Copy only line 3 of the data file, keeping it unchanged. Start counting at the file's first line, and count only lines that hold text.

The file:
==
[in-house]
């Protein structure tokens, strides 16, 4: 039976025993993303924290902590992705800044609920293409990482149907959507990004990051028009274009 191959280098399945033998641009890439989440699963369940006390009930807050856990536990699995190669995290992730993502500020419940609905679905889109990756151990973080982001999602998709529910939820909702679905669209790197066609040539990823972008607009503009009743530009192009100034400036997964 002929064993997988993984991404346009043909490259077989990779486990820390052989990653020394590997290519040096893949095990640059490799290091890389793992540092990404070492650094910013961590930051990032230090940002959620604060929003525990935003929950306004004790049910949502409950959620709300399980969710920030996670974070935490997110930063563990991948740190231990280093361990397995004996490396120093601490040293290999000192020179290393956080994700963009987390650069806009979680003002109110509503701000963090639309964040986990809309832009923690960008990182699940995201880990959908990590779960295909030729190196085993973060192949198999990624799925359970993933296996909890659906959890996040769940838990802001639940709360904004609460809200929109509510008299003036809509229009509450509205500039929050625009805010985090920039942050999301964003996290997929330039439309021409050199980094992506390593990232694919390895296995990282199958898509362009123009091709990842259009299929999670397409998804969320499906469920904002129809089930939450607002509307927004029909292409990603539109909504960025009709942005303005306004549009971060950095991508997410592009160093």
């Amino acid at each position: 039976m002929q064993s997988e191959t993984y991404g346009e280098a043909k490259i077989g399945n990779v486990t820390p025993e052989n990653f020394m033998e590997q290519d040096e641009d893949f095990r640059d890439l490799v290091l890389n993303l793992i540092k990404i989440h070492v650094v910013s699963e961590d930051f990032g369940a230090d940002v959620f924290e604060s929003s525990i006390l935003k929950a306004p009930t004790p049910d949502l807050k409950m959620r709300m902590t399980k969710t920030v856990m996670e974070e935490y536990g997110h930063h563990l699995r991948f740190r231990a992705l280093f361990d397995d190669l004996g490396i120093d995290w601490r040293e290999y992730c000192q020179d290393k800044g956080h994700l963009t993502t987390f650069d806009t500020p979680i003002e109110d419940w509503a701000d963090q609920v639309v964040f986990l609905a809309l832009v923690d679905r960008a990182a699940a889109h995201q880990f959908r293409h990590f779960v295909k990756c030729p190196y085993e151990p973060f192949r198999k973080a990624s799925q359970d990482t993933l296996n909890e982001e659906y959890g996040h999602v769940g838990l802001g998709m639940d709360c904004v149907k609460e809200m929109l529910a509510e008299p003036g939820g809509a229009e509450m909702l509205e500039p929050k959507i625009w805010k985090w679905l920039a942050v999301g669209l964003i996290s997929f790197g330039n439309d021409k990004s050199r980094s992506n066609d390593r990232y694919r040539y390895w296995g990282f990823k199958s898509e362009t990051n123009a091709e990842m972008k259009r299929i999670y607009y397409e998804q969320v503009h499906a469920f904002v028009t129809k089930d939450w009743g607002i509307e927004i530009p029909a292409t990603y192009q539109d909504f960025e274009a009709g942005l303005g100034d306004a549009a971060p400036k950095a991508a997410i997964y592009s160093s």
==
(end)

């Amino acid at each position: 039976m002929q064993s997988e191959t993984y991404g346009e280098a043909k490259i077989g399945n990779v486990t820390p025993e052989n990653f020394m033998e590997q290519d040096e641009d893949f095990r640059d890439l490799v290091l890389n993303l793992i540092k990404i989440h070492v650094v910013s699963e961590d930051f990032g369940a230090d940002v959620f924290e604060s929003s525990i006390l935003k929950a306004p009930t004790p049910d949502l807050k409950m959620r709300m902590t399980k969710t920030v856990m996670e974070e935490y536990g997110h930063h563990l699995r991948f740190r231990a992705l280093f361990d397995d190669l004996g490396i120093d995290w601490r040293e290999y992730c000192q020179d290393k800044g956080h994700l963009t993502t987390f650069d806009t500020p979680i003002e109110d419940w509503a701000d963090q609920v639309v964040f986990l609905a809309l832009v923690d679905r960008a990182a699940a889109h995201q880990f959908r293409h990590f779960v295909k990756c030729p190196y085993e151990p973060f192949r198999k973080a990624s799925q359970d990482t993933l296996n909890e982001e659906y959890g996040h999602v769940g838990l802001g998709m639940d709360c904004v149907k609460e809200m929109l529910a509510e008299p003036g939820g809509a229009e509450m909702l509205e500039p929050k959507i625009w805010k985090w679905l920039a942050v999301g669209l964003i996290s997929f790197g330039n439309d021409k990004s050199r980094s992506n066609d390593r990232y694919r040539y390895w296995g990282f990823k199958s898509e362009t990051n123009a091709e990842m972008k259009r299929i999670y607009y397409e998804q969320v503009h499906a469920f904002v028009t129809k089930d939450w009743g607002i509307e927004i530009p029909a292409t990603y192009q539109d909504f960025e274009a009709g942005l303005g100034d306004a549009a971060p400036k950095a991508a997410i997964y592009s160093s």